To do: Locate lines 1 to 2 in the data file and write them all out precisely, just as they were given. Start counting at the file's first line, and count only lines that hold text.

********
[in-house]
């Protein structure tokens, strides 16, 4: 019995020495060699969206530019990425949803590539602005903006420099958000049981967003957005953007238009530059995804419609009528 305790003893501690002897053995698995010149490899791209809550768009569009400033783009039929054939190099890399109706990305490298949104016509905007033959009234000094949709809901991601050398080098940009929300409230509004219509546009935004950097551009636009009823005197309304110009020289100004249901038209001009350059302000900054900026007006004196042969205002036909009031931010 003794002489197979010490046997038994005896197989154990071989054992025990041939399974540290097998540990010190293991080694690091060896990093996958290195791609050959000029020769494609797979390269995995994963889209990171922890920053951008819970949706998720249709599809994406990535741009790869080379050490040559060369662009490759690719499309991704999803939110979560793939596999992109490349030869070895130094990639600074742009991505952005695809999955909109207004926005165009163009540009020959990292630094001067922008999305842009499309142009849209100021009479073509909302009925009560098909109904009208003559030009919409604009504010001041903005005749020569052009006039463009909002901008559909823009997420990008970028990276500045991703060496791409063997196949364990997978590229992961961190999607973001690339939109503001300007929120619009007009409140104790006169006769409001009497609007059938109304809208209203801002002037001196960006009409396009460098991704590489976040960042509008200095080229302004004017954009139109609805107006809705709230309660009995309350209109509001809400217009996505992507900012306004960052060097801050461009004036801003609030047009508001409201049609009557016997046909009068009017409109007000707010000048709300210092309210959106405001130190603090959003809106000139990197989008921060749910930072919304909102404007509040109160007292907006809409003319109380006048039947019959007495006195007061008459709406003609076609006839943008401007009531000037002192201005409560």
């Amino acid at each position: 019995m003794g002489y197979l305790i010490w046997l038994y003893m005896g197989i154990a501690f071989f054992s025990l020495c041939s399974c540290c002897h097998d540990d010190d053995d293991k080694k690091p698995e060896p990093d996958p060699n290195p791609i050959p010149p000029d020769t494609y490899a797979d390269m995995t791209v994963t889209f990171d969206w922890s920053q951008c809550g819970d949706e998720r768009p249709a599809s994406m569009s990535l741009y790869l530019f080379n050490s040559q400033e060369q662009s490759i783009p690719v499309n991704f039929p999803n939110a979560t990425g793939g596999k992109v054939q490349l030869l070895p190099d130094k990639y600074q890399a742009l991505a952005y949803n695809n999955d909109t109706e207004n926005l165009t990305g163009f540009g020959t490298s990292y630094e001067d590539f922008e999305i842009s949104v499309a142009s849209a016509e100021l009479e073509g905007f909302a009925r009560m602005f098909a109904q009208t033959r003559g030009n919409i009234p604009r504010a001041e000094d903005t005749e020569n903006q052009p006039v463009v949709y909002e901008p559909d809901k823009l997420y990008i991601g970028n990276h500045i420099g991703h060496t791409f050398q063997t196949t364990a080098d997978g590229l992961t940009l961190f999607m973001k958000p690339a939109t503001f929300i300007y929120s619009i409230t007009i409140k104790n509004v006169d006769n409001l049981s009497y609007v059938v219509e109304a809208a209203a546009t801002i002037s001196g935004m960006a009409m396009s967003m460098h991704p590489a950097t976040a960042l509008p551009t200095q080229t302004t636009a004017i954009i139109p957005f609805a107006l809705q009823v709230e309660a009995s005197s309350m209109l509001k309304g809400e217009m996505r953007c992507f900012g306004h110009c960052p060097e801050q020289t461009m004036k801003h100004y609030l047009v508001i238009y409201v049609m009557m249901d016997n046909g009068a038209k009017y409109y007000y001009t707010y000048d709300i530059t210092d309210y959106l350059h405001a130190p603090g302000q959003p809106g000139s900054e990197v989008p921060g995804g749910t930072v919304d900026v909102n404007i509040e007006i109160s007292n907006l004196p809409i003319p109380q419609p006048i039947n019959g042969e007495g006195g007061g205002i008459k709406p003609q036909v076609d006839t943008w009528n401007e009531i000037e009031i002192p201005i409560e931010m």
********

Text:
[in-house]
């Protein structure tokens, strides 16, 4: 019995020495060699969206530019990425949803590539602005903006420099958000049981967003957005953007238009530059995804419609009528 305790003893501690002897053995698995010149490899791209809550768009569009400033783009039929054939190099890399109706990305490298949104016509905007033959009234000094949709809901991601050398080098940009929300409230509004219509546009935004950097551009636009009823005197309304110009020289100004249901038209001009350059302000900054900026007006004196042969205002036909009031931010 003794002489197979010490046997038994005896197989154990071989054992025990041939399974540290097998540990010190293991080694690091060896990093996958290195791609050959000029020769494609797979390269995995994963889209990171922890920053951008819970949706998720249709599809994406990535741009790869080379050490040559060369662009490759690719499309991704999803939110979560793939596999992109490349030869070895130094990639600074742009991505952005695809999955909109207004926005165009163009540009020959990292630094001067922008999305842009499309142009849209100021009479073509909302009925009560098909109904009208003559030009919409604009504010001041903005005749020569052009006039463009909002901008559909823009997420990008970028990276500045991703060496791409063997196949364990997978590229992961961190999607973001690339939109503001300007929120619009007009409140104790006169006769409001009497609007059938109304809208209203801002002037001196960006009409396009460098991704590489976040960042509008200095080229302004004017954009139109609805107006809705709230309660009995309350209109509001809400217009996505992507900012306004960052060097801050461009004036801003609030047009508001409201049609009557016997046909009068009017409109007000707010000048709300210092309210959106405001130190603090959003809106000139990197989008921060749910930072919304909102404007509040109160007292907006809409003319109380006048039947019959007495006195007061008459709406003609076609006839943008401007009531000037002192201005409560």